CBT Cookies

No, not CBD! CBT, as in, cognitive behavioral therapy.

I fished this out of a fortune cookie last night:

Inspired, I’m thinking about ordering some custom cookies to hand out during sessions. The fortunes would take the form of rational emotive behavior therapy (REBT):

  • What was the activating event (A)?
  • What was the emotional and/or behavioral consequence (C)?
  • What did you tell yourself (B) about A to cause C?
  • Is that belief (B) logical? Empirical? Pragmatic?

I somehow think that Albert Ellis, who made therapy playful and engaging, would approve. ✸

Postscript. How do I know that Ellis was playful and engaging? I’ve read published transcripts of his sessions, and they are masterpieces. During one session, he advised a client thus: “Every time a human being gets upset—except when she’s in physical pain—she has always told herself some bullshit the second before she gets upset” (p. 228). That not only got the client’s attention, I can guarantee the lesson stuck.

SIMS Season — 2022

I’m privileged to serve as faculty for another season of Hazelden Betty Ford Foundation’s Summer Institute for Medical Students (SIMS). This page contains links to my teaching materials and some additional resources.

Many thanks to Kari Caldwell for involving me in SIMS and also the Professionals in Residence (PIR) program!

Screening, Brief Intervention & Referral to Treatment (v. 05/11/2022)
Motivational Interviewing Skills Session (v. 11/09/2022)

Key Readings [Mindy & Kari will provide copies]
Alcohol Use Disorder (textbook chapter)
Taboo Topics in Addiction Treatment: An Empirical Review of Clinical Folklore (J Subst Abuse Treat 1993;10(3):303-16. PMID: 8315704)
The 10 Most Important Things Known About Addiction (Addiction 2010;105(1):6-13. PMID: 19712126)

Patient Assessment
The ASAM Criteria Assessment Interview Guideline (Adult)
Tailoring Treatment (transtheoretical model)

Patient Resources
DBT Skills Training Handouts and Worksheets (see: Chain Analysis of Problem Behavior, p. 31)
Motivational Interviewing Workbook
REBT Pocket Companion for Clients
Rethinking Drinking (consumer health website)
Tips for Cutting Down on Drinking

I’ve long advised medical students and residents to acquire some psychotherapy skills, regardless of their eventual specialty. Motivational interviewing (MI) and cognitive behavioral therapy (CBT) are relatively easy to learn and have broad clinical utility.

Some MI resources include:

  • Miller WR, Rollnick S. Motivational Interviewing, 3d ed. New York: Guilford Press, 2013 [classic textbook]
  • Sim MG, Wain T, Khong E. Influencing behaviour change in general practice. Part 1—brief intervention and motivational interviewing. Aust Fam Physician 2009;38(11):885-888 (PMID: 19893835; and here)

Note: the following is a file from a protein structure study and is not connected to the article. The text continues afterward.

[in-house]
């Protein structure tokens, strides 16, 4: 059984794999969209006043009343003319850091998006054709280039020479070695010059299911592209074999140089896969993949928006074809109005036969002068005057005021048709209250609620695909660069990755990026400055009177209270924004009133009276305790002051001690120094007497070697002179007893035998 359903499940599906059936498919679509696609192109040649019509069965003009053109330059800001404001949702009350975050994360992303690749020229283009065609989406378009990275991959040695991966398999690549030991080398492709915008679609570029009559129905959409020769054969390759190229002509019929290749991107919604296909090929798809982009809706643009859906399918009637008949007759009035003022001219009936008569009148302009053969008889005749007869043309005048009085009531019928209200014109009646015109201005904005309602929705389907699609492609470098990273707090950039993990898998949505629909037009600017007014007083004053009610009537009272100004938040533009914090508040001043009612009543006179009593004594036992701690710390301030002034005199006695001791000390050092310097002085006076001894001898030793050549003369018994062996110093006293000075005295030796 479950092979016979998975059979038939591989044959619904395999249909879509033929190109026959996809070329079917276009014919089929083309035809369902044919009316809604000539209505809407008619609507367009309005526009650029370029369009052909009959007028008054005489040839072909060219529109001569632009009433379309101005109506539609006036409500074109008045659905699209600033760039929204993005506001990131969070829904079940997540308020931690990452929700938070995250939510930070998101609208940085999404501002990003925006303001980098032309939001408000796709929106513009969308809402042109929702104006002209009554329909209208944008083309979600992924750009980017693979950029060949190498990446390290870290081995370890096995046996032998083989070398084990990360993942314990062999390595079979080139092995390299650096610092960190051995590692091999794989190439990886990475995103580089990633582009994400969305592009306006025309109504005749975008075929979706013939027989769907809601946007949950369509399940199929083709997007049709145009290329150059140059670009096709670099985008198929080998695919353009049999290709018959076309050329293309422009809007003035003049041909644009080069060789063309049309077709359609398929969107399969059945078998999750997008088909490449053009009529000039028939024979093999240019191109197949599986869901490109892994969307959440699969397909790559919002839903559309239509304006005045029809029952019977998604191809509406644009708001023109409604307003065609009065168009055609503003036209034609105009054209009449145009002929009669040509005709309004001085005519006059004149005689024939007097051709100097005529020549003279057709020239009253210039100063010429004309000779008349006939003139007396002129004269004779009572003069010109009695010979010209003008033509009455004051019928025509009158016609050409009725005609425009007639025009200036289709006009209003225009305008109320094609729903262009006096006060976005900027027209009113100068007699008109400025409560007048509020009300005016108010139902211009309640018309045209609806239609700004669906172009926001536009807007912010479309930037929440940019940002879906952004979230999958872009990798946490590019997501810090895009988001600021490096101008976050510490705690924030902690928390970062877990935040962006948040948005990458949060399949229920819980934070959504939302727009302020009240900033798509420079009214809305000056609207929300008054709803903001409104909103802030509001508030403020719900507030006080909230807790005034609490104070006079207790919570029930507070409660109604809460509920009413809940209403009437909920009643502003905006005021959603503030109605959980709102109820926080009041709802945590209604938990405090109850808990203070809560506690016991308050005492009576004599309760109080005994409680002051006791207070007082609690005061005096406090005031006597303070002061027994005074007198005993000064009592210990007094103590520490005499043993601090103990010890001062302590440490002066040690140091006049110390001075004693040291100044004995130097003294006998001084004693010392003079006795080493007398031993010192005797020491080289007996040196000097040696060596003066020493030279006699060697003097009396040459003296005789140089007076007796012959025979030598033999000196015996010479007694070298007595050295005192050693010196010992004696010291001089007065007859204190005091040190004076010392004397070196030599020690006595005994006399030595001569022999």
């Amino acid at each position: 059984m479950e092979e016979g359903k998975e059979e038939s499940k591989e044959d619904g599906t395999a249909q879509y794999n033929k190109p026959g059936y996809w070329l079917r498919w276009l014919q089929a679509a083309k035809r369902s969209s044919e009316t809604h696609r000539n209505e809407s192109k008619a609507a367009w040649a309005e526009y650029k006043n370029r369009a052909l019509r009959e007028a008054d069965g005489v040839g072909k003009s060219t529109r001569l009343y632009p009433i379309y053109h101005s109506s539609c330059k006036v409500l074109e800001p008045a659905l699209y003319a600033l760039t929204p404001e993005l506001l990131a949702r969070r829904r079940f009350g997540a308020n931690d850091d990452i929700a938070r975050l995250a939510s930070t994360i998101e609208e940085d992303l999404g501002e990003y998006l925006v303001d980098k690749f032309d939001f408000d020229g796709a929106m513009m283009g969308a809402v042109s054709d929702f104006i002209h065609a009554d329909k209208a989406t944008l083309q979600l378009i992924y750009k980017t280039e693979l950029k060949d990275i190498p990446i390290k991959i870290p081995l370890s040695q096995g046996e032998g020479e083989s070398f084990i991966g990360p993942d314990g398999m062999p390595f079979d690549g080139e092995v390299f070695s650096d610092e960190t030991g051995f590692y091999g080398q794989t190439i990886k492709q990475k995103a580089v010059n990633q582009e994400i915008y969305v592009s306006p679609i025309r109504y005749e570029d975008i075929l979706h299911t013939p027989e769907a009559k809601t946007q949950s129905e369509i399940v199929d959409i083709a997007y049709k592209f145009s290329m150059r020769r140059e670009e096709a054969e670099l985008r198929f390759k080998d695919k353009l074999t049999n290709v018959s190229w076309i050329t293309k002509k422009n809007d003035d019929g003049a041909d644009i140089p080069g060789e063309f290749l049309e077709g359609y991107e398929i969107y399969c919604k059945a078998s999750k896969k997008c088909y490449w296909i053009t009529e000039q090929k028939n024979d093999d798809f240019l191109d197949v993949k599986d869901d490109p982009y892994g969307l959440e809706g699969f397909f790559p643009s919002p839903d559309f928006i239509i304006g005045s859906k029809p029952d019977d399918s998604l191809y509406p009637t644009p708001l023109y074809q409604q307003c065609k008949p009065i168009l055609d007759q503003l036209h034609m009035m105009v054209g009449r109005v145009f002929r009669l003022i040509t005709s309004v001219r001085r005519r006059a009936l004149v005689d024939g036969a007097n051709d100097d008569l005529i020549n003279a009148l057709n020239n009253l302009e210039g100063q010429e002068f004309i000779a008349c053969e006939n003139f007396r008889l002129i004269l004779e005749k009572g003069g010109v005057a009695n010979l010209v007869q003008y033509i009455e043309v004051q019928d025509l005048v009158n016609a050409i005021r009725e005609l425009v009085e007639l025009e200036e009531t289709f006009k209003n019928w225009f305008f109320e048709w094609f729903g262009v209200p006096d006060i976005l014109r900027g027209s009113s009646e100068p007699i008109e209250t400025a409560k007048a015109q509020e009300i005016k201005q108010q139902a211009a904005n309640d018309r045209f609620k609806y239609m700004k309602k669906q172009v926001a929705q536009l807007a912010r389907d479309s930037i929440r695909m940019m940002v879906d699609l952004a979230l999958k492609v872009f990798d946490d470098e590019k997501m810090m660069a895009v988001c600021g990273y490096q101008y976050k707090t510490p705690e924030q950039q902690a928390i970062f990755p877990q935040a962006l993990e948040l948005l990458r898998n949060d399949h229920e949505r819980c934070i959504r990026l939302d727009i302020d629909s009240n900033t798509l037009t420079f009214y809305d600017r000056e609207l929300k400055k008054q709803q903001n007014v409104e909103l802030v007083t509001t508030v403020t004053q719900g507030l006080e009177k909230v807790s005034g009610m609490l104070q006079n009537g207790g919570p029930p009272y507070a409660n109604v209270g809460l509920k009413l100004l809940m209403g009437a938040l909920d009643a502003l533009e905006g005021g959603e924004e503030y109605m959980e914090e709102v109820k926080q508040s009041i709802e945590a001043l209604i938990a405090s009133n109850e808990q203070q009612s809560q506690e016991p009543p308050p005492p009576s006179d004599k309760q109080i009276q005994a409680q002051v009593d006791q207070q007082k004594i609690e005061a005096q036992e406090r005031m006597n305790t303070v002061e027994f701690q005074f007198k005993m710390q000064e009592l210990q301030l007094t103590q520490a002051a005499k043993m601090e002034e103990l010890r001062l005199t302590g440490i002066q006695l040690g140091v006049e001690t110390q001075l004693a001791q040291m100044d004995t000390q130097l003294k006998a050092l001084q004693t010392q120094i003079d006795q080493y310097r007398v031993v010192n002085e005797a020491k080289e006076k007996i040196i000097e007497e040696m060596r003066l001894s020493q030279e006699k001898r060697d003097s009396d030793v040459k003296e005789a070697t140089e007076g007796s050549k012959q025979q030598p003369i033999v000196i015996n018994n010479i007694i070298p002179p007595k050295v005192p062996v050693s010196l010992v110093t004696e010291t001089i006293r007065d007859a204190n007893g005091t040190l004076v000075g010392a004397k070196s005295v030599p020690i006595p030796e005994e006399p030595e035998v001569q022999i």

• Sim MG, Wain T, Khong E. Influencing behaviour change in general practice. Part 2—motivational interviewing approaches. Aust Fam Physician 2009;38(12):986-989 (PMID: 20369152; and here)
  • Hall K, Gibbie T, Lubman DI. Motivational interviewing techniques—facilitating behaviour change in the general practice setting. Aust Fam Physician 2012;41(9):660-667 (PMID: 22962639; and here)
  • Searight HR. Counseling patients in primary care: evidence-based strategies. Am Fam Physician 2018;98(12):719-728 (PMID: 30525356)

In terms of CBT, I highly recommend the professional trainings at the Albert Ellis Institute, starting with the primary certificate practicum. Some other resources include:

  • DiGiuseppe RA, Doyle KA, Dryden W, Backx W. A Practitioner’s Guide to Rational Emotive Behavior Therapy, 3d ed. Oxford: Oxford University Press, 2014 [classic textbook]
  • Harden M. Cognitive behaviour therapy—incorporating therapy into general practice. Aust Fam Physician 2012;41(9):668-671 (PMID: 22962640; and here)
  • Stuart MR, Lieberman JA. The Fifteen Minute Hour, 6th ed. Boca Raton: CRC Press, 2019 [please see, in particular, Chapter 4]
  • Frenz DA. Another Arrow for Your Quiver: REBT for SUD. Minneapolis: David A. Frenz, M.D., 2018 [PowerPoint presentation]

Acceptance Is the Answer

Linda Picone, the editor of Minnesota Medicine, tapped me for its “Joy of Medicine” feature. The extended interview appears in the September–October issue.

Minnesota Medicine

I’ll let Linda’s work speak for itself—it’s an absolute gem—but offer the following references for those who might want to go deeper:

Sunday Sermon

Well, not exactly. They didn’t let me get anywhere near the pulpit!

I did, however, speak at Gustavus Adolphus Lutheran Church for its weekly Table Talk series (the title is a nod to Luther). Last week, I presented on addiction. Today, I held forth on Rational Emotive Behavior Therapy (REBT), which is a way to reduce emotional disturbances by thinking more clearly.

My “text” for last week was Romans 7:15. I also wandered through DSM-5 and Doug Sellman’s “Top 10” on my way to Gerald May’s brilliant conceptualization. I didn’t have a text today, however, “renew your mind” would have been apt.

Many thanks to Dr. Arland Hultgren  (see, also, Amazon) for inviting me to visit such a wonderful parish. And also Rev. Tim Nelson for connecting us.

P.S. I’m a PK (pastor’s kid) and so far have avoided seminary myself. But I wound up in the “belief business” anyway. §

Received Wisdom — 1



Mental suffering takes place when we don’t get what we want, or when we’re forced to live with and endure what we don’t want.

—Steve Hagen


Steve Hagen. Buddhism Plain and Simple. Boston: Charles E. Tuttle Co., 1997, p. 30

Received Wisdom is the big ideas that I use with patients. This post is the first in a series of many.